Ultimately I felt the film sought to look at some universality of motherhood yet it was really just another portrayal of motherhood through a very specific and narrow lens. Eliza is a white, middle class, heterosexual, able-boded, partnered, cisgender woman living in a well-off New York City neighborhood. Her concerns seem somewhat limited to that perspective. The reason she had to carry all of her shopping parcels on a bicycle? Her car got towed because a film production took over her street. It’s presented that Eliza is not as well-off as her neighbors but she and her husband are able to rent two apartments on the same floor using one income. While there’s nothing wrong with Eliza having that life, it’s not an experience that’s lacking in media representation and certainly not universal.

But what should a film addressing a universal motherhood look like? Should it be a series of short vignettes? An ensemble piece? Could one film really do that successfully? Is there even such a thing as a universal motherhood experience?

But I’m neither a film maker nor screenwriter. I have a lowly blog with a small reach. I’m also a mother whose experiences don’t always get represented in mainstream pop culture. I’m sure there are others who feel the same way. That’s why I’m starting a guest blogger series where the topic of Eliza’s essay — “What Motherhood Means to Me” — is explored through multiple lenses.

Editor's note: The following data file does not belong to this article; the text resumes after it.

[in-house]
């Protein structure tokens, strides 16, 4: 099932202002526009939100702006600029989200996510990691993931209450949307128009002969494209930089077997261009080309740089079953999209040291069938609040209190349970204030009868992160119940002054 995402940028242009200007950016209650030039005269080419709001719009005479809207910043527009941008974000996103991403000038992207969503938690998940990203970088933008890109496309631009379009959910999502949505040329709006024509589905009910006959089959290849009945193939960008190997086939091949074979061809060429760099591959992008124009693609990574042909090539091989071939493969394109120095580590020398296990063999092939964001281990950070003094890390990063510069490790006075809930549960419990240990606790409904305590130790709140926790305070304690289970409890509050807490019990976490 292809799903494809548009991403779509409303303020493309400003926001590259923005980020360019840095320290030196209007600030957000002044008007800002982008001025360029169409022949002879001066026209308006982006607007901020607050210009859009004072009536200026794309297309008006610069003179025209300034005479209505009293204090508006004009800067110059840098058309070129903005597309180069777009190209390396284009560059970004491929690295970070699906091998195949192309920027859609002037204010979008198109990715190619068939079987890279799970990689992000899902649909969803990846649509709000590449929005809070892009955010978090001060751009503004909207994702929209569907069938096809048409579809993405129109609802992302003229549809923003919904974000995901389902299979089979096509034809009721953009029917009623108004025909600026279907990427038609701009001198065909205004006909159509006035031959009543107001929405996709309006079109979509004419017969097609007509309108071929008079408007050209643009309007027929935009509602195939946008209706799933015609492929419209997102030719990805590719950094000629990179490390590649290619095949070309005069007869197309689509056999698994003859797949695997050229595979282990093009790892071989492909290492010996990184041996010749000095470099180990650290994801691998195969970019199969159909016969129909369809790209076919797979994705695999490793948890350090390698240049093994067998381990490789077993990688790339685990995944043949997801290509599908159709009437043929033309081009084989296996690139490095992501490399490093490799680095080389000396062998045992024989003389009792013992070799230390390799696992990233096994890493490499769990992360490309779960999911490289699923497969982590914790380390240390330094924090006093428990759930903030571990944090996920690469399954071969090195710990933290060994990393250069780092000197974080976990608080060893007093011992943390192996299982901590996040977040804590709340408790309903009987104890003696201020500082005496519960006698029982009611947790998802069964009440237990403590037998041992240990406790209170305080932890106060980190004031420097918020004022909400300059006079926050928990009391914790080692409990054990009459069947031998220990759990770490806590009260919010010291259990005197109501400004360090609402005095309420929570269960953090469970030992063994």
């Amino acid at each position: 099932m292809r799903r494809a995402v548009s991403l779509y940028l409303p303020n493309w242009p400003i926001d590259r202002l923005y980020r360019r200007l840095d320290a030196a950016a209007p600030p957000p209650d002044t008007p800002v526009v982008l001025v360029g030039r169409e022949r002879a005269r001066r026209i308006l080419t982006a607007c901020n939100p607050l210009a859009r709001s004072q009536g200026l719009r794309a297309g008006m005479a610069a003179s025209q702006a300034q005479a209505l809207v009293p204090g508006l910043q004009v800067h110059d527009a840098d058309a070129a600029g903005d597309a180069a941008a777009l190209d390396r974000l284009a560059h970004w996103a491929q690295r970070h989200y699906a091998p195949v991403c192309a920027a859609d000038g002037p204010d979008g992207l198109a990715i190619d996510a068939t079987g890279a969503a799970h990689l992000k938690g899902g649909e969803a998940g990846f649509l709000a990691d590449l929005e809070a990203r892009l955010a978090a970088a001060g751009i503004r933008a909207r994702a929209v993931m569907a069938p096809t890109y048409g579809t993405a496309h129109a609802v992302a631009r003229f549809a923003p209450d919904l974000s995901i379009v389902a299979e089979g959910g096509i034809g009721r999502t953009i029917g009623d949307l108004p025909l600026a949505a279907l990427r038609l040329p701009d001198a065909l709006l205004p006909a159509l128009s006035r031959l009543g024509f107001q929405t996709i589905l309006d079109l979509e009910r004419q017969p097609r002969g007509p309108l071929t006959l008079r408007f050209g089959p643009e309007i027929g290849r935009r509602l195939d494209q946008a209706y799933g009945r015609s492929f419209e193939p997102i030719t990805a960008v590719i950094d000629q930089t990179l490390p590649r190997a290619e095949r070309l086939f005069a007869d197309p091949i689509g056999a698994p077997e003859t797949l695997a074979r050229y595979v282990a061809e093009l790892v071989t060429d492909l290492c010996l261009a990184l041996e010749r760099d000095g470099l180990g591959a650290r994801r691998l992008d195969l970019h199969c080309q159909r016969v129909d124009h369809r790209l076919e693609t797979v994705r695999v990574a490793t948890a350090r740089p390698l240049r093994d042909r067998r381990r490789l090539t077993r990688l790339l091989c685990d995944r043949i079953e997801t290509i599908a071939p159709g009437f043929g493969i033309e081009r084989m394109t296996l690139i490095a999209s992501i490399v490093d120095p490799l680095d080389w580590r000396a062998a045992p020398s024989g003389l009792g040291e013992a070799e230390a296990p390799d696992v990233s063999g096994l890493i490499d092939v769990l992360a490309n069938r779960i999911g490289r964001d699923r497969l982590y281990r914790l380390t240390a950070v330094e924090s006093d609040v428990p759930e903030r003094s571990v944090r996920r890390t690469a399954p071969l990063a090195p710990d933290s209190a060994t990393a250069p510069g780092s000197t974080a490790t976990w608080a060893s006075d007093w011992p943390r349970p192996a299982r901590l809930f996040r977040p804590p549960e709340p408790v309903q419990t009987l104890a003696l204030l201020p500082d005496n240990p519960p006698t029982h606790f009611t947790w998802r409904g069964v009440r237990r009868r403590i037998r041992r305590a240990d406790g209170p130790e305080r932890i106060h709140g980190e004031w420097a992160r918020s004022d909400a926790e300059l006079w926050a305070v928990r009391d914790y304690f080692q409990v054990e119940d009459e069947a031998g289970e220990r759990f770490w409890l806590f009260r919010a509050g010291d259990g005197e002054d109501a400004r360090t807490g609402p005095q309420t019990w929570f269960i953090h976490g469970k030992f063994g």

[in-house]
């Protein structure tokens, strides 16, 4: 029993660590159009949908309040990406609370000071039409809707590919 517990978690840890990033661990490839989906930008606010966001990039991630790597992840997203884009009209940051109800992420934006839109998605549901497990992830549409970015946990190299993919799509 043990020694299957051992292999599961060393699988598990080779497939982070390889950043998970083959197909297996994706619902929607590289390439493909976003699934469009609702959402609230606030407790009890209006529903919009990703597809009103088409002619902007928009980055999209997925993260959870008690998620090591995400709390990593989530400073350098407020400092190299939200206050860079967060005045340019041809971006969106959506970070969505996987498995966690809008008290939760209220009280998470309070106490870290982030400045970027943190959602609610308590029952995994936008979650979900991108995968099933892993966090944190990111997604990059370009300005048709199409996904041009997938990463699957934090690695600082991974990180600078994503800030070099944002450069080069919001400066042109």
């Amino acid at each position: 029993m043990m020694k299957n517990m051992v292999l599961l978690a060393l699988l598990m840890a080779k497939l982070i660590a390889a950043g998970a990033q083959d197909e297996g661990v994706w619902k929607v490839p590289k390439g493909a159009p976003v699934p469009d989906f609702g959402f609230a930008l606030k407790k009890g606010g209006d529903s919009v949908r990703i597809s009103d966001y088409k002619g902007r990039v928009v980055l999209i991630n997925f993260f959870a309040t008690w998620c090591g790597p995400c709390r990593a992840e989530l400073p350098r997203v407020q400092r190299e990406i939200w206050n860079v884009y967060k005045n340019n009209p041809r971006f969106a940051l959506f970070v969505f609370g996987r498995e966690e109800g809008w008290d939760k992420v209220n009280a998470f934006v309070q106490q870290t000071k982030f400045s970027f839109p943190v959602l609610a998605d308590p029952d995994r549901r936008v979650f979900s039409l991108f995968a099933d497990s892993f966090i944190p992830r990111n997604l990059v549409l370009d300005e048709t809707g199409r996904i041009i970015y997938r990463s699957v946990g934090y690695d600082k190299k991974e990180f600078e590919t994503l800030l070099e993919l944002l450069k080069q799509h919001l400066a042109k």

• In 500-1500 words (give or take) share your insights on motherhood
  • Feel free to define “mother” in the way that best fits you
  • Feel free to stray from writing a traditional essay and use other media
  • Feel free to stifle those voices that might tell you your insights are unnecessary
  • Feel free to ignore those voices that say you’re not creative enough
  • Feel free to submit your insights even if you relate to Eliza’s experience of motherhood

Send your submission to navelgazingbajan {at} gmail {dot} com along with a brief blurb about yourself. I look forward to reading and publishing your insights.

***Yes, I’m aware that the Electric Boogaloo meme is technically reserved for shitty sequels, but this movie is shitty enough that I doubt there’ll be a sequel.